October in the Garden

In spite of the somewhat less than perfect autumn weather, with continual heavy rain interspersed with bursts of warm sunshine and blue skies, the garden has many light fuelled moments of great beauty and is offering a good amount of, albeit sometimes soggy, autumnal splendour.

The warm tints of Cornus kousa opposite the Forum.
Covering an old tree stump in excess 5 metres high is the fabulous Vitis coignetiae whose large leaves can display an incredible array of autumnal colours and patterns.
Although the colour of the background spindle trees is not yet fully developed a brief period of warm sunshine lights up panicum, miscanthus and cortaderia at the bottom of the Long Walk.
Cornus and Molinia Skyracer in a beautiful association of fall colours in the Mill End borders.
Taken from a different angle the Molinia Skyracer is now seen through a haze of miscanthus flower and supported by the bright red and yellow leaves of cornus and golden bean tree in the Mill End borders.
Backed by the impressive dark red autumnal leaves of Viburnum Lanarth, the flowers of Panicum Sea Mist reflect the very first rays of welcome morning sunshine in part of the Mill End borders.
Just before the morning sunshine reaches the Dragon Garden the massed flower of pennisetum and persicaria hang heavy with dew in the pale light of morning.
Such has been the damp and mild autumn that many plants, including the Calamagrostis Karl Foerster seen here in the Dragon Garden are confused as to the season. These grasses should be going dormant now but instead they have at their bases massive sheaves of fresh green foliage as though it was spring and time to get growing again!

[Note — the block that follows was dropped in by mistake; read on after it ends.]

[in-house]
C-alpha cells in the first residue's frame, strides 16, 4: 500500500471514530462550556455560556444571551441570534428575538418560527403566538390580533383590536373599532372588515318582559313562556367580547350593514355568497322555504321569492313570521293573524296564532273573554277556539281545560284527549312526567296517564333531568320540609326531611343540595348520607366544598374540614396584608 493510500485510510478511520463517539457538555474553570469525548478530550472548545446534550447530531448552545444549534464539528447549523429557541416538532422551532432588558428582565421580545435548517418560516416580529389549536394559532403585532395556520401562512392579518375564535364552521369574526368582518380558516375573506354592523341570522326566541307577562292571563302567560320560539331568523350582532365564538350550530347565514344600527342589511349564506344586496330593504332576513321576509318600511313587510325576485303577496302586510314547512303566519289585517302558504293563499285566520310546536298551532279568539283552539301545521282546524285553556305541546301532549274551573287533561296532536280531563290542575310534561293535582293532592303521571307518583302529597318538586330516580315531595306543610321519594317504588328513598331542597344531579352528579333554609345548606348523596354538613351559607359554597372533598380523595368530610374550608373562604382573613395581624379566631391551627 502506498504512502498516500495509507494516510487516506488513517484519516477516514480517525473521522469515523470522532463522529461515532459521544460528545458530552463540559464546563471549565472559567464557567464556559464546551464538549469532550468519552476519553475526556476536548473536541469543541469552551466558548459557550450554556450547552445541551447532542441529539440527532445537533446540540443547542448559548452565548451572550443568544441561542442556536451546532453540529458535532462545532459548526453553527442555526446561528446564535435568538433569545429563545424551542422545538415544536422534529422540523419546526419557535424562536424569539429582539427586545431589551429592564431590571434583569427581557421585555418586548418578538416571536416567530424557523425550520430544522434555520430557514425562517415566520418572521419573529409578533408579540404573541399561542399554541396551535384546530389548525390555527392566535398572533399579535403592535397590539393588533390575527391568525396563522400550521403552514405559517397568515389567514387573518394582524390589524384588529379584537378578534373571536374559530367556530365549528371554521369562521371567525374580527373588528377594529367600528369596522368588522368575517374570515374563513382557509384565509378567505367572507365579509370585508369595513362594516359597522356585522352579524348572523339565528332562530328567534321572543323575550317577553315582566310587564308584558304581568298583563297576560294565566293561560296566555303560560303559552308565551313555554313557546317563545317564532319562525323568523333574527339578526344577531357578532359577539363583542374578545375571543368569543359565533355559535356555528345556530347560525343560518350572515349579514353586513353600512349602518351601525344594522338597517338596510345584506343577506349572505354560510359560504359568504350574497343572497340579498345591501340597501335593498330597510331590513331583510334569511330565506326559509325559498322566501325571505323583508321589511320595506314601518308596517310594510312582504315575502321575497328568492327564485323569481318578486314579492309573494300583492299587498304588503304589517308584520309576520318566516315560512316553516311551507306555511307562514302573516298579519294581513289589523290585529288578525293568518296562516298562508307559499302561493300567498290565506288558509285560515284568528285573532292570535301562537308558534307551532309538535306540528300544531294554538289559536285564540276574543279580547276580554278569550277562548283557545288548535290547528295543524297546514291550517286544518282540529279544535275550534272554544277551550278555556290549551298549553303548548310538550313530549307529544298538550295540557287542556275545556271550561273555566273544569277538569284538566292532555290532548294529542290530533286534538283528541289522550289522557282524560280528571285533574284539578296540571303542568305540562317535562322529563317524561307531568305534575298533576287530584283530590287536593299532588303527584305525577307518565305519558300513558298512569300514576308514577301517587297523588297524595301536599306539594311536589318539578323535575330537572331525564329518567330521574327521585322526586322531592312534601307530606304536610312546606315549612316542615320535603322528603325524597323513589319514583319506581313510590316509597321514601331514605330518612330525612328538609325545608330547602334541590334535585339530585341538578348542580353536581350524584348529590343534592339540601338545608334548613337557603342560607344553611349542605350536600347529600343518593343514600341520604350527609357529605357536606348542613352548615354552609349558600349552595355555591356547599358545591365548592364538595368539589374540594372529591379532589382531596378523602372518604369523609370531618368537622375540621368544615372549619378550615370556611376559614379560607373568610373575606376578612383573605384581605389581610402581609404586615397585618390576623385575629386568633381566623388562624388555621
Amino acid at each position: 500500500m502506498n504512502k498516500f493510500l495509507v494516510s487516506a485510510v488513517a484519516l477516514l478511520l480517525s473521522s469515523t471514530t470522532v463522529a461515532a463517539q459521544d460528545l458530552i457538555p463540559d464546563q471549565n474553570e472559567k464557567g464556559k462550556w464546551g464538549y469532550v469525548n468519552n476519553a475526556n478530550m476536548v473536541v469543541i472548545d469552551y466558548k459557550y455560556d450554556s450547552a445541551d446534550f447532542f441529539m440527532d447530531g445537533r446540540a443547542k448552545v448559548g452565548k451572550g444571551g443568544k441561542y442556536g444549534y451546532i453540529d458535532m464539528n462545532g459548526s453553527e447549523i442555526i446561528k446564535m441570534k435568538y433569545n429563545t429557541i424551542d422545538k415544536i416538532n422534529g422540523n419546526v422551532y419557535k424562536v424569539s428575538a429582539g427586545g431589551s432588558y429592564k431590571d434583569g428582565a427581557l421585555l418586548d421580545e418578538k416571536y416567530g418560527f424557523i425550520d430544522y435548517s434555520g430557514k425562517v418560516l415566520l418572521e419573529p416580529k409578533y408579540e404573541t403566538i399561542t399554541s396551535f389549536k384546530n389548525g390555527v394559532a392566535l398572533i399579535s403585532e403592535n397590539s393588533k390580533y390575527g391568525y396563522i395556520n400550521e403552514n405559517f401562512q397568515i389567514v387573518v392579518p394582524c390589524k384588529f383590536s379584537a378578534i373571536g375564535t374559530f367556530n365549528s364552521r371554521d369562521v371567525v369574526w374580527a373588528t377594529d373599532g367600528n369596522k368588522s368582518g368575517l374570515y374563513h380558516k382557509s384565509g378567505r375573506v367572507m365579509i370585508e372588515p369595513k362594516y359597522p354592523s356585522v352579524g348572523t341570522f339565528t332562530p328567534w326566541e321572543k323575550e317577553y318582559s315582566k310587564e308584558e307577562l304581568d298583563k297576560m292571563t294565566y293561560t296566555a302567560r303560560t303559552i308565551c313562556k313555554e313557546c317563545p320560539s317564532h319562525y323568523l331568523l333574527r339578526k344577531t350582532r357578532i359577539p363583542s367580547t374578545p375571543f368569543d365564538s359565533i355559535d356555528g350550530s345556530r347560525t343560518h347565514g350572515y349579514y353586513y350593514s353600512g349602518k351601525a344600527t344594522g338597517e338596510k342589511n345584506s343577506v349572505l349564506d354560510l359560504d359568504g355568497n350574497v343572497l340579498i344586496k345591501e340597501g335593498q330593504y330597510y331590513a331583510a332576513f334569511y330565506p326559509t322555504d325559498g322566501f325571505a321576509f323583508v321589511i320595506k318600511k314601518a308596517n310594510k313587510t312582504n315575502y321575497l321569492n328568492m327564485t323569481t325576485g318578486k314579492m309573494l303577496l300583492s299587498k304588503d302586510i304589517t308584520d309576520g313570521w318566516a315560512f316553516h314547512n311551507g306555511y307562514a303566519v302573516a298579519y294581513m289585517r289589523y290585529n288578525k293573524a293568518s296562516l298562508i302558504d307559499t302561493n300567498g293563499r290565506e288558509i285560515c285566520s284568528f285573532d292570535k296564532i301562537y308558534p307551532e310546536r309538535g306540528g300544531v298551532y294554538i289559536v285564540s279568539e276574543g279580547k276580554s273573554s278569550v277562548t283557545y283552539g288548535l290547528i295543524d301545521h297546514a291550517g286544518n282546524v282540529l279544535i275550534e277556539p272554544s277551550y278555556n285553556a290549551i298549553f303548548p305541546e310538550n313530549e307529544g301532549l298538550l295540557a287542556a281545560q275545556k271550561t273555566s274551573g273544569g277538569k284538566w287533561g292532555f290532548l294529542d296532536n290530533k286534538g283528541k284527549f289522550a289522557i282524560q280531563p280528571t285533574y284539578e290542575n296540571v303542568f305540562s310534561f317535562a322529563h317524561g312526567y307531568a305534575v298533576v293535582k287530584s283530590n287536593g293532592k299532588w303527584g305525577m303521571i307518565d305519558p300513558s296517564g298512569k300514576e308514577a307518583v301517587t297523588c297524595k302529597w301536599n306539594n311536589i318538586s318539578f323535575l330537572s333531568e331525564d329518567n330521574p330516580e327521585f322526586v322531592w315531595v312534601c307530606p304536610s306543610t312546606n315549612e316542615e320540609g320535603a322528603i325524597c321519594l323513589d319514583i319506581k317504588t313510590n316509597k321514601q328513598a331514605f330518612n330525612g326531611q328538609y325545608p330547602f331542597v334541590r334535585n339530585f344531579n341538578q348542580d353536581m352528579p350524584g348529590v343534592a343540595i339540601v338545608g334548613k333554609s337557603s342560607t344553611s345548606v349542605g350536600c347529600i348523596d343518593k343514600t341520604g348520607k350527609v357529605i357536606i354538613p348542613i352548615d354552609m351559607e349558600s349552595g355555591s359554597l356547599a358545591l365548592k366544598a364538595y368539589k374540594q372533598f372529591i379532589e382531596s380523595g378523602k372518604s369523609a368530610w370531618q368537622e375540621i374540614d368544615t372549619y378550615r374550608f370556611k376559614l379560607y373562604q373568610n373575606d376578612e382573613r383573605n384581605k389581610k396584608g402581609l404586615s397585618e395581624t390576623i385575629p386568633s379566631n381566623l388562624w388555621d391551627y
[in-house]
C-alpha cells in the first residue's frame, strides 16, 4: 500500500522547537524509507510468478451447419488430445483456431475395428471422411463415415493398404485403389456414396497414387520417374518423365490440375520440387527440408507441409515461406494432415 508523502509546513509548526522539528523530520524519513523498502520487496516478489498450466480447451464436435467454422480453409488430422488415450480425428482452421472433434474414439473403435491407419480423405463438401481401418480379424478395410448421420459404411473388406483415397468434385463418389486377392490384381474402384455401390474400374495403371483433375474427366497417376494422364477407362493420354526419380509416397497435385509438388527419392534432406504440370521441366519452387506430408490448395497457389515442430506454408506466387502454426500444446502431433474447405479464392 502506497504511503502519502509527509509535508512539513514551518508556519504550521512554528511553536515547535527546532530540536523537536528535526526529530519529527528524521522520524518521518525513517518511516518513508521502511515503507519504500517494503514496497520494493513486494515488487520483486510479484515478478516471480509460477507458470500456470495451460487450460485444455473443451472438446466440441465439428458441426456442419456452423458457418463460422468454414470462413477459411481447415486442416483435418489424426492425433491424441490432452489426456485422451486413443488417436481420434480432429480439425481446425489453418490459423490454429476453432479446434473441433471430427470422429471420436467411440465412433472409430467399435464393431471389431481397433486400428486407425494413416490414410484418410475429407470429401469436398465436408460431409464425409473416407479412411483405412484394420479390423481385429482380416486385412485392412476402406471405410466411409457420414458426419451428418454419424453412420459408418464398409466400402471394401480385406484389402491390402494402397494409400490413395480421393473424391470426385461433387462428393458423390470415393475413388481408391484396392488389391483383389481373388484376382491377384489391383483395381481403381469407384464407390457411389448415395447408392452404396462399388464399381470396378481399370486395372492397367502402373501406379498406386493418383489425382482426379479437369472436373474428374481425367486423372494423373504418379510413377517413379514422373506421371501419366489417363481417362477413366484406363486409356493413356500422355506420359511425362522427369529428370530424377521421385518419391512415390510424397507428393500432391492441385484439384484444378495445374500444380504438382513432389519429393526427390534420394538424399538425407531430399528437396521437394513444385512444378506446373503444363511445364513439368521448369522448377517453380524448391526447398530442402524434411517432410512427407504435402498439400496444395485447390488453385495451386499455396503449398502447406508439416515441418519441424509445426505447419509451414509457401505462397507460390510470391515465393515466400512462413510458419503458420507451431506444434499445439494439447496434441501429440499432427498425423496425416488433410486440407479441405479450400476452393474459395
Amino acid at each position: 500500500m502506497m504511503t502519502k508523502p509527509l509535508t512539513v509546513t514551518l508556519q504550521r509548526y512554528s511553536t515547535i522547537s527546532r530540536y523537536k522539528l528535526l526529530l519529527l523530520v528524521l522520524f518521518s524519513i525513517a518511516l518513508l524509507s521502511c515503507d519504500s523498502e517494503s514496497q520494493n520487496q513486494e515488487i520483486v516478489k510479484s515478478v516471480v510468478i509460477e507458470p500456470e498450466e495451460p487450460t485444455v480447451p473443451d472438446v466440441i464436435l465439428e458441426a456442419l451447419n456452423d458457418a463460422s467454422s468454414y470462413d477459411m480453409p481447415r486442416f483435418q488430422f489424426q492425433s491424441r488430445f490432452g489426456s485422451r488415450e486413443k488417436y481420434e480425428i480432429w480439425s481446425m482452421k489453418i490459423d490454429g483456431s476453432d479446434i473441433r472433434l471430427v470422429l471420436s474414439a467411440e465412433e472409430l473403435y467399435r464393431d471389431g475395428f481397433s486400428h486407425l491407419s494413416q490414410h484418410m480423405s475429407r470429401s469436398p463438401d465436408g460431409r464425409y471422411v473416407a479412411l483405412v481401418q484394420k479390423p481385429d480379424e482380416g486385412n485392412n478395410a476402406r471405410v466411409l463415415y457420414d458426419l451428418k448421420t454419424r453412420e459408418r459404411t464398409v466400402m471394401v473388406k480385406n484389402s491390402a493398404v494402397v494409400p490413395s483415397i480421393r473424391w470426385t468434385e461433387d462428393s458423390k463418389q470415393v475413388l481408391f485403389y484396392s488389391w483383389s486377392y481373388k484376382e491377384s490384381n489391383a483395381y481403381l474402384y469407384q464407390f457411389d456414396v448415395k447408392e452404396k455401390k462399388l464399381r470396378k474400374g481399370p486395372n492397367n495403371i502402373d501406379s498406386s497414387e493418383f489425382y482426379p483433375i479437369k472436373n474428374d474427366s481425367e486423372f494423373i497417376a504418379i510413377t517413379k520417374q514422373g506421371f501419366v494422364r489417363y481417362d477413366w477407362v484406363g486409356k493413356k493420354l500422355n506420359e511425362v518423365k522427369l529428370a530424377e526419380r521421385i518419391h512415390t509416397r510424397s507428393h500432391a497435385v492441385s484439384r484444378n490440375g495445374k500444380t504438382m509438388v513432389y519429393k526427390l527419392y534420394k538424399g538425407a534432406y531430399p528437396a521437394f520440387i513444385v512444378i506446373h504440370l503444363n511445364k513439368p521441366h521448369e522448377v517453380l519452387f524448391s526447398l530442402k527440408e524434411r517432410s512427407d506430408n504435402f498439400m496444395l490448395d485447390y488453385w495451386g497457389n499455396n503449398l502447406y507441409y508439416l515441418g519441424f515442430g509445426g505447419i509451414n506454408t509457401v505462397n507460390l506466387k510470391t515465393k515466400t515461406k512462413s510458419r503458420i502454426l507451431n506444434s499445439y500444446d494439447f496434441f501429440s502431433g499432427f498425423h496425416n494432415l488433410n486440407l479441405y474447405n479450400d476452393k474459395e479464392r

Low morning sunlight highlighting the tops of the Poa labillardierei in the Dry Meadow.
Early morning sunlight combining with raindrops hanging on stipa, eupatorium and phlomis in the Gravel garden.
On a dry day the early morning sunshine creeps across the bottom section of the new growing field.
In the new field a crop of Molinia Poul Petersen in 2 litre pots making the most of the warm sunshine. Most molinia offer superb autumnal colour, and Poul is no exception!
Invaluable for their upright habit, and growing in containers as an informal screen by the Plant Sales building, Panicum Northwind offers warm yellow and beige autumnal foliage that is usually a little later to colour than most other panicums.
Although still a relatively young plant, Euoymus alatus has an incredibly beautiful display of warm red autumnal leaves that work in effective association with some rapidly colouring Molinia arundinacea in the Decennium border.